At some level, ‘embodying degrowth’ simply means to enact the change in our own daily practices and activities. There are many ways that we can integrate ‘caring commoning practices’ in our everyday lives, such as collectively stewarding essential needs like food, energy, housing, and care. Here, the embodiment of degrowth is a way of closing the temporality gap between longer-term visions of structural change and here-and-now prefigurative action. Important questions become: what do we want to embody on a daily basis and in our activism? Do we (unconsciously) embody a productivist mentality or do we (consciously) try to align our being and actions with the future we want to build? Does our activism focus on theoretical critiques and on state policies in a purely intellectual way, or do we seek to ‘walk the talk’ via daily embodied activities?

Feminist scholars long ago questioned the distinction between the political and the personal, pointing out that subjectivities are always also constructed by objective social structures and ideologies. The blurred boundaries between ‘subjectivity’ and ‘objectivity’ led the American philosopher of science Donna Haraway to develop a feminist epistemology that emphasizes the embodied, situated nature of all knowledge, as opposed to the ‘conquering gaze from nowhere’ of so-called objective science. Embodied and situated objectivity becomes a salutary antidote against the disembodied universalistic narratives of much of economics, especially when the latter promotes growthism and productivism as the royal road to happiness.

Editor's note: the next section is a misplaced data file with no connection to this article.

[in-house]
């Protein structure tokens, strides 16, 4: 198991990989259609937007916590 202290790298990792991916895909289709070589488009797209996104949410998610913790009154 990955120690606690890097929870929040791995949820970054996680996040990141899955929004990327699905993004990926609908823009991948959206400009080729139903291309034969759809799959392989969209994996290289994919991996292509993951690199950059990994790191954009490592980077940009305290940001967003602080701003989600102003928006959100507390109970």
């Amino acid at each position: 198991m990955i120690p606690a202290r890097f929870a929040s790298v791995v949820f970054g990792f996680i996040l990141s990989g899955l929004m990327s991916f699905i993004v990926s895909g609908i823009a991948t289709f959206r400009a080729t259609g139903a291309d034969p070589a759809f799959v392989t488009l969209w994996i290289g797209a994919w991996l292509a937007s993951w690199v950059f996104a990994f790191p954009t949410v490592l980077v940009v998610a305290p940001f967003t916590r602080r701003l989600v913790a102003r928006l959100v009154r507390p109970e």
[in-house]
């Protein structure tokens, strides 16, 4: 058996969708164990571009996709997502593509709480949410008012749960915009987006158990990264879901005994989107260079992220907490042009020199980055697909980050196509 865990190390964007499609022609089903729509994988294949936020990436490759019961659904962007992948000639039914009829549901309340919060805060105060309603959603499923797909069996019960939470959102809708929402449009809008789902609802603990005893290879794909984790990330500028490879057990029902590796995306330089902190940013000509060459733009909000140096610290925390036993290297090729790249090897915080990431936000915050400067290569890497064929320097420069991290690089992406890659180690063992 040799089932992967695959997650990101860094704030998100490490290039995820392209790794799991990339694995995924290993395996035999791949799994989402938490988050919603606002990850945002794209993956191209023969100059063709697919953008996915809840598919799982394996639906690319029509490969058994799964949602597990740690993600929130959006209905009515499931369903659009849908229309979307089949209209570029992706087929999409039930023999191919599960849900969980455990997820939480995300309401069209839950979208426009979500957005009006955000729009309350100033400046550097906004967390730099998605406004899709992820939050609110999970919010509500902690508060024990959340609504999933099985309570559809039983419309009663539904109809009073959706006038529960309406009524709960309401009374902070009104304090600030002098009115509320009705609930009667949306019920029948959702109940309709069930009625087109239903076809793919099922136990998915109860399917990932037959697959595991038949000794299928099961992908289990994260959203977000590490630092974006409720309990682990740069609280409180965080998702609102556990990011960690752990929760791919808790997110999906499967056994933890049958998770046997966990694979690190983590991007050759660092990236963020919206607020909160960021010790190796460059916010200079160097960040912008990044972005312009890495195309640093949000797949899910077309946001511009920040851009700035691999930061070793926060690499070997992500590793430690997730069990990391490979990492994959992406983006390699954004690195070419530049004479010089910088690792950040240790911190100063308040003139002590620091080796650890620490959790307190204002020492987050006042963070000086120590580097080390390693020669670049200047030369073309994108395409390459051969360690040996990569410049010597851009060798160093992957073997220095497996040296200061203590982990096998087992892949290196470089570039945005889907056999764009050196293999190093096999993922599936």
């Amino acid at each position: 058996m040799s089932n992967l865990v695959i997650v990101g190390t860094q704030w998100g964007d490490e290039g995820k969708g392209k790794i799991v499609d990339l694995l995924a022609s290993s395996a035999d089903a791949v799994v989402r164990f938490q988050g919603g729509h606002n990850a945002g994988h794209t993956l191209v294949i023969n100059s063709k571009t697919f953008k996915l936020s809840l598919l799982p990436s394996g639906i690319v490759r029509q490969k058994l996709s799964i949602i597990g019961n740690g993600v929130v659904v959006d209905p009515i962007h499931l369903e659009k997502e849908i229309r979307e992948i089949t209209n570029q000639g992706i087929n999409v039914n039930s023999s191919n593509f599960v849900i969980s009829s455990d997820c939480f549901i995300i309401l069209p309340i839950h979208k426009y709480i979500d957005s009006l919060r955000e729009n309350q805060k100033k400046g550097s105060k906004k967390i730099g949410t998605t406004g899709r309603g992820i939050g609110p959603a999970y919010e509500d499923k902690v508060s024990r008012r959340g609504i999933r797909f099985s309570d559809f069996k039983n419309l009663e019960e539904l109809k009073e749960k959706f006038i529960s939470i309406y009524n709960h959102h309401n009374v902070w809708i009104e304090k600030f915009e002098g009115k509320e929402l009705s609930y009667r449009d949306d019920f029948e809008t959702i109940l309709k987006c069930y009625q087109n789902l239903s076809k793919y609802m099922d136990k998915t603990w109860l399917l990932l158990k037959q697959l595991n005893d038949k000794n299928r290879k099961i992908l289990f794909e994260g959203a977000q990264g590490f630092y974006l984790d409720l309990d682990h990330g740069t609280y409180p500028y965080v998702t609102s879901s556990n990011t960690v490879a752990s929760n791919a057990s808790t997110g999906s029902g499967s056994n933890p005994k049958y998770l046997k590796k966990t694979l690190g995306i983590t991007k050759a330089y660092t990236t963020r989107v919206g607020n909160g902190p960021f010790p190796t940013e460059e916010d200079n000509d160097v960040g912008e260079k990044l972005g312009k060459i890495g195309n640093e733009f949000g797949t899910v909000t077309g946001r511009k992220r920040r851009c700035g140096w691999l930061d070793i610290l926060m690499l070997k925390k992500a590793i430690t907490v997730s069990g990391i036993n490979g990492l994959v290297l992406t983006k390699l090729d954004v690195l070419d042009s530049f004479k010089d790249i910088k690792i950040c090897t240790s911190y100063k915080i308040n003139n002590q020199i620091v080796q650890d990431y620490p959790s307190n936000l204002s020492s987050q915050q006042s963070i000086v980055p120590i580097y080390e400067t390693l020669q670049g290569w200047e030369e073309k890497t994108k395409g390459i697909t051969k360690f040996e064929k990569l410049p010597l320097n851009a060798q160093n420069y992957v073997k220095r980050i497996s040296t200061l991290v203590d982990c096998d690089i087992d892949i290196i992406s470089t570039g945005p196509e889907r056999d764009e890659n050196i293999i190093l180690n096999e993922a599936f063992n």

From curing to healing – hints along the way

At another level, to ‘embody degrowth’ means to heal multiple forms of alienation in order to allow broader and deeper changes to happen. Alienation refers here to the experience of being cut from our bodies, our souls, our ‘species-being’ (to use Marx’s term), as well as from others, ecologies and the more-than-human worlds.

The American ecopsychologist Theodore Roszak argued that personal, social and ecological healing always go together. He noted that the psychotherapist’s role should primarily be ‘that of raising questions about our [societal] standard of sanity’; this is an extremely important role, he added, ‘as much for what it might serve to downplay (careerist pressures, money, and status) as for what it might emphasize (our abiding need for wilderness, tranquillity, or animal companions)’. For him, both the therapists and the ecologists ‘offer us a common political agenda for the good of the planet, for the good of the person. It is simply stated: Scale down. Slow down. Democratize. Decentralize’ (ibid.). This, in a nutshell, is the degrowth project.